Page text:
hard-drives that are configured to FAT32 are limited to 4gb video files which means you’ll loss out some quality from a DVD (because their audio/video data has been compressed), if you want anything larger it’d be better to convert your DVD videos into .iso files so as to maintain all the data.

  2. XenoSilvano said on September 5, 2013 at 11:01 pm

    @ Fokka

    I don’t know, I haven’t ripped anything in quite a while, half a day just seemed absurdly long to me, I really haven’t ripped anything above single layer DVD format which are about 480p, usually that takes about 3 hours or so on a 2core 2Ghz.

  3. Peter Neslon said on September 4, 2013 at 4:33 am

    Nice guide, it’s useful for me.

  4. XenoSilvano said on September 4, 2013 at 1:29 am

    @ – Fokka

    It takes you half a day(!?)

    1. fokka said on September 5, 2013 at 10:34 pm

      c2d 2,4ghz, whats so surprising? downscaling about 10h of runtime in 720p to 360p.

  5. XenoSilvano said on September 4, 2013 at 1:22 am

    Hands down, ‘xMedia Recode’ is the best experience that I’ve had with any
    ‘free’ multimedia container converter, it’s not without its faults but still a goody.

    [ ]

    Not only does it convert webM, it also does 18 audio formats,
    26 video formats, and 5 other formats.

    It has a 1:1 copy function for both video and audio for those who aren’t
    savvy when it comes to altering the parameters of multimedia containers,
    and it also offers a wide range of configuration options for those that do.

    You can also convert audio from video files, audio and video from
    disc media or ISO files and a wealth of other things in the filter/preview tab.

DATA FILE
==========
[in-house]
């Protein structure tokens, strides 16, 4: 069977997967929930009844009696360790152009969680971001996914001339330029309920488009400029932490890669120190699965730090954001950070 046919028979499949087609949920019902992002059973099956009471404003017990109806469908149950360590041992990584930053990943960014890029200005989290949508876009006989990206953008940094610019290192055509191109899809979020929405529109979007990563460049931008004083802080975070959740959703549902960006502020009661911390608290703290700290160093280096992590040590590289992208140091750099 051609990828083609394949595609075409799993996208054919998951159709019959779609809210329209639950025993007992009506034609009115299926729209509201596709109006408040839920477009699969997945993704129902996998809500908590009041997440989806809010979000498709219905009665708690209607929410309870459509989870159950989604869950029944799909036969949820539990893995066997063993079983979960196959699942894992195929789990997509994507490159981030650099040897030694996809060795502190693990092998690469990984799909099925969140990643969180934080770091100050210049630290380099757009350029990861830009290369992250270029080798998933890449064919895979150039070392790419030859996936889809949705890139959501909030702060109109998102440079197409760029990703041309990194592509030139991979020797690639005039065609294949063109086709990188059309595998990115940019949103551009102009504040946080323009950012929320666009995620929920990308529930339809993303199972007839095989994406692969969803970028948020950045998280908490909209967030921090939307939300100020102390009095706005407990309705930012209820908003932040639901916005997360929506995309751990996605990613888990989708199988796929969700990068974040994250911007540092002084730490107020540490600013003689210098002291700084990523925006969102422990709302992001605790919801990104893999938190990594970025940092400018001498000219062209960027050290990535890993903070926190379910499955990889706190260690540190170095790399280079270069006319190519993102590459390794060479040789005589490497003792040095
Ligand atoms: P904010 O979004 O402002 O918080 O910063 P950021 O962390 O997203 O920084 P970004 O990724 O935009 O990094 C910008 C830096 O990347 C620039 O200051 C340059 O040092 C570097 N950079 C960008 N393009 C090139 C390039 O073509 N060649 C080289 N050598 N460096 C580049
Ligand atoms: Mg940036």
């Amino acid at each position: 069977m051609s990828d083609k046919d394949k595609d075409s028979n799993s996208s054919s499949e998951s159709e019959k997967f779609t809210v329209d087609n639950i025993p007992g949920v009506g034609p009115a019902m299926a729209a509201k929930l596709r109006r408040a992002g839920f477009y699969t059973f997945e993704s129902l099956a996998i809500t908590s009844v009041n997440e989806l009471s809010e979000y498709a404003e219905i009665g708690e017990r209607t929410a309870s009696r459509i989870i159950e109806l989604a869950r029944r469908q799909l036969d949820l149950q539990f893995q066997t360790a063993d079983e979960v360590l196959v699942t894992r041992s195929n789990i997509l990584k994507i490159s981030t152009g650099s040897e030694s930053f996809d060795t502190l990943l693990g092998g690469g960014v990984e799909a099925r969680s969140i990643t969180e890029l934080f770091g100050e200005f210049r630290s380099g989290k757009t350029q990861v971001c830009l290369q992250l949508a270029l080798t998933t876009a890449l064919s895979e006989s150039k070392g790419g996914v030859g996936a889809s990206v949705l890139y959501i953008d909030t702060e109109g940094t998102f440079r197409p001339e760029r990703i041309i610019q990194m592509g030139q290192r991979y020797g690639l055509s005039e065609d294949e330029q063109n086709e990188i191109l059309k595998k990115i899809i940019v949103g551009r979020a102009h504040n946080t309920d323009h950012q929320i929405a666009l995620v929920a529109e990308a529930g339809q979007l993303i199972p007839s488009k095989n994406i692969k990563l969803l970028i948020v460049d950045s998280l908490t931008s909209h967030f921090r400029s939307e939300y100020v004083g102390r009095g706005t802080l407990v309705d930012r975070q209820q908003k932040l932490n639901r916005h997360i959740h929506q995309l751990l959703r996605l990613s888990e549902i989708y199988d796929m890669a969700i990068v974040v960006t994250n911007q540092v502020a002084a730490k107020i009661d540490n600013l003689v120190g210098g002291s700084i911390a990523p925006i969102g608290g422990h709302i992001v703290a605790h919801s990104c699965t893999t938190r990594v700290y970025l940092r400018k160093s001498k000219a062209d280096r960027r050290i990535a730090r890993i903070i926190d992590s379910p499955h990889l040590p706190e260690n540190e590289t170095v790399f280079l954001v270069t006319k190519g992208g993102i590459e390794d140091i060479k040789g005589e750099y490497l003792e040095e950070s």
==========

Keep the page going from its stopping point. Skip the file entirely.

*Subtitle importation is still not fully supported*

    [ ]

    This isn’t an attempt at 1upmanship, I’m just making a recommendation.

  6. fokka said on September 3, 2013 at 9:01 pm

    that’s actually exactly what i need right now, wanting to scale a 720p tv show down to play on an old netbook, i’ll give it a try!
    i already tried handbrake which gives good results, but unsurprisingly needs half a day on my good old core2duo and after letting it run for the night i recognised that i had converted only the first of a dozen files with the correct settings. bummer.

    1. fokka said on September 3, 2013 at 9:18 pm

      ok, it seems to be too restricted for my taste (resolution, codec), gonna try mediacoder now…

  7. Nhick said on September 3, 2013 at 5:50 pm

    Nice lists of video converters.. trying some now and hopefully get some free one’s with lots of features and functions..


  8. pd said on September 3, 2013 at 5:24 pm

    Thanks for adding that note near the top of the article. I was hoping this had a custom option but not interested in it if it isn’t. Thanks for a well-structured article that doesn’t waste my time. For that, I just disabled AdBlock Plus on this site (though I don’t think I’ll be seeing ads now because I also run NoScript, Ghostery and so on).